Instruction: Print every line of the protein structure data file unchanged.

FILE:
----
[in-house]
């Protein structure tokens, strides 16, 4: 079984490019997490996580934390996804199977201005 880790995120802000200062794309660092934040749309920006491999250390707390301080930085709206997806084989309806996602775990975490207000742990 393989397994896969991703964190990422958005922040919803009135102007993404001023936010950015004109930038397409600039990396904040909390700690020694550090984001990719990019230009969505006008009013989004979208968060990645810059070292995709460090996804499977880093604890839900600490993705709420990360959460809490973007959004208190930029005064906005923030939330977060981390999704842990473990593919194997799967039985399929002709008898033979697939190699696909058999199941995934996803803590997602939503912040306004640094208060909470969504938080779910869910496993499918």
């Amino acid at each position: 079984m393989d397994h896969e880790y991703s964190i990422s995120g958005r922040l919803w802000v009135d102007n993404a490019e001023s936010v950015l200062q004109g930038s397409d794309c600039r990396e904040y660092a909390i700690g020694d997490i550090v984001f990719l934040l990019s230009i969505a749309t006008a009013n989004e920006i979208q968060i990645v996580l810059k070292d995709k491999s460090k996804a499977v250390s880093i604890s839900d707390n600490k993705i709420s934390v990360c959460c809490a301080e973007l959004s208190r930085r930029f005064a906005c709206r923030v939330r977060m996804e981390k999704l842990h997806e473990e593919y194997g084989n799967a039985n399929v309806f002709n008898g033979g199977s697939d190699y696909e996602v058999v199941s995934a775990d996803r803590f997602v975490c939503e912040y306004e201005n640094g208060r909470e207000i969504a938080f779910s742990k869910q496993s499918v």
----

[in-house]
């Protein structure tokens, strides 16, 4: 079984490019997490996580934390996804199977201005 880790995120802000200062794309660092934040749309920006491999250390707390301080930085709206997806084989309806996602775990975490207000742990 393989397994896969991703964190990422958005922040919803009135102007993404001023936010950015004109930038397409600039990396904040909390700690020694550090984001990719990019230009969505006008009013989004979208968060990645810059070292995709460090996804499977880093604890839900600490993705709420990360959460809490973007959004208190930029005064906005923030939330977060981390999704842990473990593919194997799967039985399929002709008898033979697939190699696909058999199941995934996803803590997602939503912040306004640094208060909470969504938080779910869910496993499918």
């Amino acid at each position: 079984m393989d397994h896969e880790y991703s964190i990422s995120g958005r922040l919803w802000v009135d102007n993404a490019e001023s936010v950015l200062q004109g930038s397409d794309c600039r990396e904040y660092a909390i700690g020694d997490i550090v984001f990719l934040l990019s230009i969505a749309t006008a009013n989004e920006i979208q968060i990645v996580l810059k070292d995709k491999s460090k996804a499977v250390s880093i604890s839900d707390n600490k993705i709420s934390v990360c959460c809490a301080e973007l959004s208190r930085r930029f005064a906005c709206r923030v939330r977060m996804e981390k999704l842990h997806e473990e593919y194997g084989n799967a039985n399929v309806f002709n008898g033979g199977s697939d190699y696909e996602v058999v199941s995934a775990d996803r803590f997602v975490c939503e912040y306004e201005n640094g208060r909470e207000i969504a938080f779910s742990k869910q496993s499918v």